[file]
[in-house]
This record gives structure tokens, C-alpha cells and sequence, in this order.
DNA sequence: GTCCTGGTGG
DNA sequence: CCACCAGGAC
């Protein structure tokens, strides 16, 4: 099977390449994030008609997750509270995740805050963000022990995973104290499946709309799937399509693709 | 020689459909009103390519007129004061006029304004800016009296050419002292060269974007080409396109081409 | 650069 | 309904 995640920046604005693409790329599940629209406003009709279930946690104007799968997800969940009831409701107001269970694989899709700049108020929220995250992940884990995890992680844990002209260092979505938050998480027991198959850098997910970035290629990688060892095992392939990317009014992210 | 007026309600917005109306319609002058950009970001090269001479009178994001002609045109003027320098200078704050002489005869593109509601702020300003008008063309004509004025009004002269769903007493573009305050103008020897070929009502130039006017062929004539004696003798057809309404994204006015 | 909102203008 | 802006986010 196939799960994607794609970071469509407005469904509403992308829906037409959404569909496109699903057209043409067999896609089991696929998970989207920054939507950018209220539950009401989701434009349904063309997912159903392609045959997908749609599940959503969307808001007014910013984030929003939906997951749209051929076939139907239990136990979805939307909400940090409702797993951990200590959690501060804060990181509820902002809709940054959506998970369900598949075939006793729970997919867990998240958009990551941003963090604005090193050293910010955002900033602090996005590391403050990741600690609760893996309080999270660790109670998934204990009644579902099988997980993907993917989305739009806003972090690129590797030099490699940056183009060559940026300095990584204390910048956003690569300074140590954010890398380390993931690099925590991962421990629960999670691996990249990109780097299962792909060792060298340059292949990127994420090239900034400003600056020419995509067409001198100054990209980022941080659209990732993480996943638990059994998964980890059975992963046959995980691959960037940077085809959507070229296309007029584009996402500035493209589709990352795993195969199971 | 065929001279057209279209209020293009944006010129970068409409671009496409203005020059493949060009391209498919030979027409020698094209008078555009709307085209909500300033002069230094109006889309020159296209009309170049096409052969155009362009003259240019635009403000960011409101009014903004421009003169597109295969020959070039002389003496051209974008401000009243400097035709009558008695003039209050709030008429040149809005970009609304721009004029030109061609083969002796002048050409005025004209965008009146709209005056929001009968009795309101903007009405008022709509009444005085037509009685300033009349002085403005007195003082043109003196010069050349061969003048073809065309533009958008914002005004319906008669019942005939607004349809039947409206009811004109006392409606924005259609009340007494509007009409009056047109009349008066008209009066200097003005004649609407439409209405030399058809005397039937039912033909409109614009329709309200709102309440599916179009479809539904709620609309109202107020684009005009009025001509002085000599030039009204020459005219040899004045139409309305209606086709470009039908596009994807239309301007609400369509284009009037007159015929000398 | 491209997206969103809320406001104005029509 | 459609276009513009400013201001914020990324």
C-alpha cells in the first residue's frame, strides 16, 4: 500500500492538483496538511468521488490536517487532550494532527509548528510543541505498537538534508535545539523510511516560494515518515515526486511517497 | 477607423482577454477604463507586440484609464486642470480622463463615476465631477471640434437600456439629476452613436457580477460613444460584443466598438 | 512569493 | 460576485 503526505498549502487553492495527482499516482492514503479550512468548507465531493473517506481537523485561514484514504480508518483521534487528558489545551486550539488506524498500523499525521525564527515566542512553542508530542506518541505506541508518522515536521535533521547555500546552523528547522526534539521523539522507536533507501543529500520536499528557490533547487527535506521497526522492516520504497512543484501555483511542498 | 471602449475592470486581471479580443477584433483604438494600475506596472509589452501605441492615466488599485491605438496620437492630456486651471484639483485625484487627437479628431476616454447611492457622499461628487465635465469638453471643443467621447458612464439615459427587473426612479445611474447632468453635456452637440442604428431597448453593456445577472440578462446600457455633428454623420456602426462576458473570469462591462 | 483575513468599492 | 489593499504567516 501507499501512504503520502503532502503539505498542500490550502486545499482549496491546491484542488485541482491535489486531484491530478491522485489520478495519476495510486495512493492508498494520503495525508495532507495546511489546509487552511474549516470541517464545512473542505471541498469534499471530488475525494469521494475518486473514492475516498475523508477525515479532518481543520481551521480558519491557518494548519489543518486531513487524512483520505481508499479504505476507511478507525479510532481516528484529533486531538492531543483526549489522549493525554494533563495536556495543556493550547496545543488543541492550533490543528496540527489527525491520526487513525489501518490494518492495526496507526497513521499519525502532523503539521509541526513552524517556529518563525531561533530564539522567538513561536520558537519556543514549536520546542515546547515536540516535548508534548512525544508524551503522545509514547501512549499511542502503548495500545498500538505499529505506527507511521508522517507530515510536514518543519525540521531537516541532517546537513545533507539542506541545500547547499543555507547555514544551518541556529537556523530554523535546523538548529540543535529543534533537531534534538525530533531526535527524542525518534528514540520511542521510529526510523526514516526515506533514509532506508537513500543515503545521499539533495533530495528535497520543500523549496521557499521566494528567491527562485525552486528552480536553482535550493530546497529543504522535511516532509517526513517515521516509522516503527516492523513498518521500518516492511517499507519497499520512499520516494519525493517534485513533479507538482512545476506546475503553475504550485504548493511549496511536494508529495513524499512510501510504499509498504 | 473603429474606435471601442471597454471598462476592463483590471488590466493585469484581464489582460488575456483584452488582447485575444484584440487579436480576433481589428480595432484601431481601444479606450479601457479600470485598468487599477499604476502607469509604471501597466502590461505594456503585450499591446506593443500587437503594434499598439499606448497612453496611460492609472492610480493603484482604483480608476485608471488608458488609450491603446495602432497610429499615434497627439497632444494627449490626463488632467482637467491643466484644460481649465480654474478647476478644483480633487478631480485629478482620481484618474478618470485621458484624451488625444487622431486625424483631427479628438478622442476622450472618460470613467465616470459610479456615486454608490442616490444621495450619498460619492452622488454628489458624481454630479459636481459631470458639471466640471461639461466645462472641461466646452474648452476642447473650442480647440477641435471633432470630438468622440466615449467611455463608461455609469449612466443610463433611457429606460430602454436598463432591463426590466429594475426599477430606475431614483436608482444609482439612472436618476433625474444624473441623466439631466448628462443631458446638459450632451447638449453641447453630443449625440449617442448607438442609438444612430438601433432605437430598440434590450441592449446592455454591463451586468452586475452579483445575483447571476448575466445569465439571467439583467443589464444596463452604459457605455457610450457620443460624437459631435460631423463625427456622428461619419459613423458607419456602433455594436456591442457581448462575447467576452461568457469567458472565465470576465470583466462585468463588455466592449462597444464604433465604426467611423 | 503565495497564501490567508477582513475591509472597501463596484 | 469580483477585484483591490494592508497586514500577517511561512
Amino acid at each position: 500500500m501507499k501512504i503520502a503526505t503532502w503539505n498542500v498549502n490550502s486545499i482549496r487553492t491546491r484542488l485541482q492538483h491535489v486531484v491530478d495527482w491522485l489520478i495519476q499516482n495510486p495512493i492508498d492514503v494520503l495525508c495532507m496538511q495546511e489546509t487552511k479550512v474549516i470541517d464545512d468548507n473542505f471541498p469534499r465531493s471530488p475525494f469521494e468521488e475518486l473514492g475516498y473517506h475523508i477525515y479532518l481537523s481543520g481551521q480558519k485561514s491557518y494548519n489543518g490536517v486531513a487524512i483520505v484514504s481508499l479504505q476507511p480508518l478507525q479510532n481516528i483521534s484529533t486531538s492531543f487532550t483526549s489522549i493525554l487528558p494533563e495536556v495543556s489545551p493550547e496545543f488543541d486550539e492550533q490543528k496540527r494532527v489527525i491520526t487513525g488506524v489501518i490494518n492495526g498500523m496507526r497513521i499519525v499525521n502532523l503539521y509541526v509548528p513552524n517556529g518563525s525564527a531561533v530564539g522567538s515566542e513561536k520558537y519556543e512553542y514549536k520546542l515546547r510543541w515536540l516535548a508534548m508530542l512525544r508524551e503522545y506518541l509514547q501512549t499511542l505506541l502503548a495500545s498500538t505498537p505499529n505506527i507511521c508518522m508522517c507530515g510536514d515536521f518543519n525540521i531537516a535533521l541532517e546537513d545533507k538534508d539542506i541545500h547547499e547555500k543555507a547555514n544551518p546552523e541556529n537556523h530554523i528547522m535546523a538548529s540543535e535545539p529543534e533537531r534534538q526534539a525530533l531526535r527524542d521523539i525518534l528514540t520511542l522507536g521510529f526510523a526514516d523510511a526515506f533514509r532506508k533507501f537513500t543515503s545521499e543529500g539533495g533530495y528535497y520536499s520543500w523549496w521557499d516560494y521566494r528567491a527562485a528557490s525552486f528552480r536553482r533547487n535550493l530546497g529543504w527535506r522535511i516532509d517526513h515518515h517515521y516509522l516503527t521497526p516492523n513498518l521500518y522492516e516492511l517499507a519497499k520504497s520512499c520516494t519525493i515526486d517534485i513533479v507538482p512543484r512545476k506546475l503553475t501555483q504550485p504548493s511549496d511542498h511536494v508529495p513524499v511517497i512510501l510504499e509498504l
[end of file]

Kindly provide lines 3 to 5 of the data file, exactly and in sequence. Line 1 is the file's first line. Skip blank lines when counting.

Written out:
DNA sequence: GTCCTGGTGG
DNA sequence: CCACCAGGAC
């Protein structure tokens, strides 16, 4: 099977390449994030008609997750509270995740805050963000022990995973104290499946709309799937399509693709 | 020689459909009103390519007129004061006029304004800016009296050419002292060269974007080409396109081409 | 650069 | 309904 995640920046604005693409790329599940629209406003009709279930946690104007799968997800969940009831409701107001269970694989899709700049108020929220995250992940884990995890992680844990002209260092979505938050998480027991198959850098997910970035290629990688060892095992392939990317009014992210 | 007026309600917005109306319609002058950009970001090269001479009178994001002609045109003027320098200078704050002489005869593109509601702020300003008008063309004509004025009004002269769903007493573009305050103008020897070929009502130039006017062929004539004696003798057809309404994204006015 | 909102203008 | 802006986010 196939799960994607794609970071469509407005469904509403992308829906037409959404569909496109699903057209043409067999896609089991696929998970989207920054939507950018209220539950009401989701434009349904063309997912159903392609045959997908749609599940959503969307808001007014910013984030929003939906997951749209051929076939139907239990136990979805939307909400940090409702797993951990200590959690501060804060990181509820902002809709940054959506998970369900598949075939006793729970997919867990998240958009990551941003963090604005090193050293910010955002900033602090996005590391403050990741600690609760893996309080999270660790109670998934204990009644579902099988997980993907993917989305739009806003972090690129590797030099490699940056183009060559940026300095990584204390910048956003690569300074140590954010890398380390993931690099925590991962421990629960999670691996990249990109780097299962792909060792060298340059292949990127994420090239900034400003600056020419995509067409001198100054990209980022941080659209990732993480996943638990059994998964980890059975992963046959995980691959960037940077085809959507070229296309007029584009996402500035493209589709990352795993195969199971 | 065929001279057209279209209020293009944006010129970068409409671009496409203005020059493949060009391209498919030979027409020698094209008078555009709307085209909500300033002069230094109006889309020159296209009309170049096409052969155009362009003259240019635009403000960011409101009014903004421009003169597109295969020959070039002389003496051209974008401000009243400097035709009558008695003039209050709030008429040149809005970009609304721009004029030109061609083969002796002048050409005025004209965008009146709209005056929001009968009795309101903007009405008022709509009444005085037509009685300033009349002085403005007195003082043109003196010069050349061969003048073809065309533009958008914002005004319906008669019942005939607004349809039947409206009811004109006392409606924005259609009340007494509007009409009056047109009349008066008209009066200097003005004649609407439409209405030399058809005397039937039912033909409109614009329709309200709102309440599916179009479809539904709620609309109202107020684009005009009025001509002085000599030039009204020459005219040899004045139409309305209606086709470009039908596009994807239309301007609400369509284009009037007159015929000398 | 491209997206969103809320406001104005029509 | 459609276009513009400013201001914020990324």